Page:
DETROIT — About two-thirds of Ford Motor Co.’s U.S. dealer network has signed up for the automaker’s electric-vehicle certification program, CEO Jim Farley said Monday.
Speaking at the Automotive News Congress in Detroit, Farley said 1,920 retailers have agreed to follow rigorous new sales standards and invest heavily in EV chargers and training.
Of those, Farley said, 1,659 chose the Certified Elite track, which requires investing as much as $1.2 million. He said 261 dealers chose the Certified status, which requires up to a $500,000 investment while capping their EV sales at 25 per year.
Ford has about 3,000 dealerships in the U.S. The company said those that didn’t sign up by last week’s deadline will not be allowed to sell EVs beyond 2023 but will have another opportunity to do so in 2025.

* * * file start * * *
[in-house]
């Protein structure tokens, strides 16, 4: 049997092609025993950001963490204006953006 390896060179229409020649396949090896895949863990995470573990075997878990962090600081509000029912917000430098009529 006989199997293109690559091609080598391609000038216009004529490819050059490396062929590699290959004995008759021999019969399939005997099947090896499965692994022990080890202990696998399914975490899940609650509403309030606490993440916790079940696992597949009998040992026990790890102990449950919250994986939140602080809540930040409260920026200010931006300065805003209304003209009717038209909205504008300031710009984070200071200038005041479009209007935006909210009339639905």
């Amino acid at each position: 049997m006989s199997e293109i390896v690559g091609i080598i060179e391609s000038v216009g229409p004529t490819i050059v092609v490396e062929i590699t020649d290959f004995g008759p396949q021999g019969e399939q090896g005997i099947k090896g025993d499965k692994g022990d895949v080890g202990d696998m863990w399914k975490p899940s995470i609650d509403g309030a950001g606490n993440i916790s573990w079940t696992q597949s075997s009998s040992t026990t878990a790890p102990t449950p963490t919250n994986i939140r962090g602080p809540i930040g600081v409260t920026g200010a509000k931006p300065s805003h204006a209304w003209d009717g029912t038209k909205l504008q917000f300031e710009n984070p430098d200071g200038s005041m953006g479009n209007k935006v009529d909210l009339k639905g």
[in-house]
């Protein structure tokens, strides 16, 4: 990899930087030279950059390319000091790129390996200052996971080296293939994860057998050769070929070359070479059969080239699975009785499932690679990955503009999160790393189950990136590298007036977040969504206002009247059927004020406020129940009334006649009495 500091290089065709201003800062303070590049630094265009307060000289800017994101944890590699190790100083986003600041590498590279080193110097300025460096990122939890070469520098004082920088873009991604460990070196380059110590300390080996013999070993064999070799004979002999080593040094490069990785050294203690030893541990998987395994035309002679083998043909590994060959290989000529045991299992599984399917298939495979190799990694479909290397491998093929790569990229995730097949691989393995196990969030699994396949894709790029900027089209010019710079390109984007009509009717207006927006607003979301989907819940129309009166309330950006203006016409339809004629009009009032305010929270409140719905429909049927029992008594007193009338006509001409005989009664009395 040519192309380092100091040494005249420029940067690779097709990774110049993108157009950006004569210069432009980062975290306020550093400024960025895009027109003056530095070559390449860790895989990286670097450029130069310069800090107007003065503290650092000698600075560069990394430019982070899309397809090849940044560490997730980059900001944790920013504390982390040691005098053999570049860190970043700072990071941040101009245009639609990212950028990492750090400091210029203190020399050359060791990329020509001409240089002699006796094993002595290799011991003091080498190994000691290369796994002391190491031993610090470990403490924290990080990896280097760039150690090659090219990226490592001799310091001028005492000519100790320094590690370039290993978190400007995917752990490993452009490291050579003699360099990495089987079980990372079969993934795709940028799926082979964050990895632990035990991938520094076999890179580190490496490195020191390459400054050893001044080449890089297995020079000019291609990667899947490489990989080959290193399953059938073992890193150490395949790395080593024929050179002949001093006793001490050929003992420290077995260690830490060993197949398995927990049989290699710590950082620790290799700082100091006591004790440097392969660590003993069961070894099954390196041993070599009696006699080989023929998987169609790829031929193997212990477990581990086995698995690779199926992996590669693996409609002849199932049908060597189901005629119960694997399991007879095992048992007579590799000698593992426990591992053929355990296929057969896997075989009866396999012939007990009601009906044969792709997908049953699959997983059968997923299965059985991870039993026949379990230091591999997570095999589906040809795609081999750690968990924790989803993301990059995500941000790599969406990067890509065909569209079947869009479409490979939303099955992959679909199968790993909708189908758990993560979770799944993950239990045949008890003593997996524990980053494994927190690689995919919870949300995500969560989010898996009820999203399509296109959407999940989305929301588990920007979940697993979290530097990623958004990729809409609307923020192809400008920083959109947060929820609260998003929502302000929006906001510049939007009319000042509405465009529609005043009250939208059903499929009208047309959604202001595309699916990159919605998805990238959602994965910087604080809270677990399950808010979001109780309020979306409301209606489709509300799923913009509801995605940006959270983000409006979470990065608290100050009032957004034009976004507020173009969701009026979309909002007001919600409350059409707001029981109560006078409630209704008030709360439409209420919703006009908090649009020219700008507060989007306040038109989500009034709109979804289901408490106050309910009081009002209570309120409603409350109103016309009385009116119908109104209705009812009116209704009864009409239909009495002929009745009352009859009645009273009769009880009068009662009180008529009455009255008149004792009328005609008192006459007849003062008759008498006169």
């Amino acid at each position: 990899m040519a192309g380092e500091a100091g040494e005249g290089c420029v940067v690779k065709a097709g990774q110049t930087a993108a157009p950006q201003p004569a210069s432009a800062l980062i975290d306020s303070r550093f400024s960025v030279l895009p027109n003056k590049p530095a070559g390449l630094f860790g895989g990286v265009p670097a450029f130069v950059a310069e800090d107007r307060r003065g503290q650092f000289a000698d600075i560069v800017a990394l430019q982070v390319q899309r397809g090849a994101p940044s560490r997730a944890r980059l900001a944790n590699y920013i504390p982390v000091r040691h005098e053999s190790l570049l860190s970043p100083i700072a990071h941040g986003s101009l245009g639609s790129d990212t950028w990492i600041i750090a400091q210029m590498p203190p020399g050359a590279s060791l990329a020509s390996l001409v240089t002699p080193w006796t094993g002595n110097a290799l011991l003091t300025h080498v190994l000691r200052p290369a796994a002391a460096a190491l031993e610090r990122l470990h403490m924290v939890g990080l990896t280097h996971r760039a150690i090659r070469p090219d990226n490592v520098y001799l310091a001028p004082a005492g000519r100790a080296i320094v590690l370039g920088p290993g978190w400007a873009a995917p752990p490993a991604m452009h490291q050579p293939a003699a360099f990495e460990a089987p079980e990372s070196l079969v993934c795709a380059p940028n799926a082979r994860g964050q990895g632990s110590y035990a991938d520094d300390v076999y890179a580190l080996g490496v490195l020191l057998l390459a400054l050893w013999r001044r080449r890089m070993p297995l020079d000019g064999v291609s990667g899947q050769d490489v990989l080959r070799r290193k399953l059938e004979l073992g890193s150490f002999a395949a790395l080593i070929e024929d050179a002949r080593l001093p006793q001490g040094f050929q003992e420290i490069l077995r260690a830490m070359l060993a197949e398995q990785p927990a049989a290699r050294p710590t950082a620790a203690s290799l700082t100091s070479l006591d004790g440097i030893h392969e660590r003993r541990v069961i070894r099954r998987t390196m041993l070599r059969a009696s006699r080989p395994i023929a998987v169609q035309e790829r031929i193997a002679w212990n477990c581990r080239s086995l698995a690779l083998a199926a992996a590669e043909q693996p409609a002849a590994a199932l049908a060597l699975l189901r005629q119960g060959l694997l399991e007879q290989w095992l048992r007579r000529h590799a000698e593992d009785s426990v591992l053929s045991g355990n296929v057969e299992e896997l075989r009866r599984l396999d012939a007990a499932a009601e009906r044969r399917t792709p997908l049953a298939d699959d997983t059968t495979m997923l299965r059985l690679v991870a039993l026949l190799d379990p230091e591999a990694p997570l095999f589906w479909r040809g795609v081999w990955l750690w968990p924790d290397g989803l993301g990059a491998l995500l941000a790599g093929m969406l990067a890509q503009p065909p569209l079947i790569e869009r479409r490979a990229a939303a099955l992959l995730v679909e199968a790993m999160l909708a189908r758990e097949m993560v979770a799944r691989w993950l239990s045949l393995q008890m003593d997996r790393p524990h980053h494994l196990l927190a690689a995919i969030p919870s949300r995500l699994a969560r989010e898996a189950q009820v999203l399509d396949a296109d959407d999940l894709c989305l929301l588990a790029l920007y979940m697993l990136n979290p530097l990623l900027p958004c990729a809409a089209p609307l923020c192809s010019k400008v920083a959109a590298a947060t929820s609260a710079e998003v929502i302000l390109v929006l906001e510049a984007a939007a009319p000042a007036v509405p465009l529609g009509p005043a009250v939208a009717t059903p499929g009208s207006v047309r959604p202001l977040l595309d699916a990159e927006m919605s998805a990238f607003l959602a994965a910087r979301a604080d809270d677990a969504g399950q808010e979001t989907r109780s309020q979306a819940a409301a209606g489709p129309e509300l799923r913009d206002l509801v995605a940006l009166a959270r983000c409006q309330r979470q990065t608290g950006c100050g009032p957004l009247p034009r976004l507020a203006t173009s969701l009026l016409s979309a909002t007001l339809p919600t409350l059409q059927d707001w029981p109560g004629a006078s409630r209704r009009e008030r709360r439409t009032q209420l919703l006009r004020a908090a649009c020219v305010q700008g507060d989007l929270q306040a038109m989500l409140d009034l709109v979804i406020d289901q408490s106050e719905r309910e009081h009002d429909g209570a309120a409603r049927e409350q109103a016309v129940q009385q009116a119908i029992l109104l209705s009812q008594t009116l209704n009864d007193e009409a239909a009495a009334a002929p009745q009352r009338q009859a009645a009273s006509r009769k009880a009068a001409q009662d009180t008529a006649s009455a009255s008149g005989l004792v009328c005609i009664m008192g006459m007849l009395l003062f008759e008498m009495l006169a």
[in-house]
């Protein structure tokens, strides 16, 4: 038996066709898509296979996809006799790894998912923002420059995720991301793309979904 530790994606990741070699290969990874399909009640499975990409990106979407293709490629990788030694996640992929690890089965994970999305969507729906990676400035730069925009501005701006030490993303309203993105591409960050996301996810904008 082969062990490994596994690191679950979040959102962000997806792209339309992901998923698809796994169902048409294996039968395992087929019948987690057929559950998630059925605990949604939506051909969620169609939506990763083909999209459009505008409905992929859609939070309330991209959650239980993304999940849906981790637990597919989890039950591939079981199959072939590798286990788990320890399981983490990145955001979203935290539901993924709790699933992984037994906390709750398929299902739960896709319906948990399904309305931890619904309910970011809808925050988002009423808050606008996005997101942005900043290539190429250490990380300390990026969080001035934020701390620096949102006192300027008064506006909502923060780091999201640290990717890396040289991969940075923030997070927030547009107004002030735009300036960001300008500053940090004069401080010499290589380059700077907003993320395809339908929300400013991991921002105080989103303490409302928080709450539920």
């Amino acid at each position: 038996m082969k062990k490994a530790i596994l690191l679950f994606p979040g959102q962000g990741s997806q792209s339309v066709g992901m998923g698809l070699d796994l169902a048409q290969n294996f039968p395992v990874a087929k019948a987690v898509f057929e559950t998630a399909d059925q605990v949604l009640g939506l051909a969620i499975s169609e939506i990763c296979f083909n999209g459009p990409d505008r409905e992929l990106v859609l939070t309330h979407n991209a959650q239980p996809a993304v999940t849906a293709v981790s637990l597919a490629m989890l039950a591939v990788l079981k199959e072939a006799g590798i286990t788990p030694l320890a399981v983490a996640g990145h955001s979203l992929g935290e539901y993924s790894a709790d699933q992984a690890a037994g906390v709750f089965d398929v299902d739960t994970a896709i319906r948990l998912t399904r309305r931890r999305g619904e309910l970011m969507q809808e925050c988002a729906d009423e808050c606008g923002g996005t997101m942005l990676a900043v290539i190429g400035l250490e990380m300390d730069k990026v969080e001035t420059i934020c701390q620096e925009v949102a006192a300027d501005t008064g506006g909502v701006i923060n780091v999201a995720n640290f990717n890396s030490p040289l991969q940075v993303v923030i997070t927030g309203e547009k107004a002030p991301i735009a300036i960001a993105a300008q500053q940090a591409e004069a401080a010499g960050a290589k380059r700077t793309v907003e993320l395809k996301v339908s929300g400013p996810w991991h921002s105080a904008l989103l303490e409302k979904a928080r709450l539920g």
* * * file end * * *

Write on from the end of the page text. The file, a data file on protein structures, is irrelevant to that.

The announcement comes as opposition to the program grows. Last week, dealers in New York filed a lawsuit challenging the program as illegal, while a separate group of dealers in Illinois filed a protest with the state’s motor vehicle board. Also last week, U.S. Sen. Richard Blumenthal, D-Conn., and Connecticut state lawmakers voiced their displeasure over what they say are excessive costs that potentially violate state franchise laws.
Ford has consistently said it believes the program does not violate any state laws.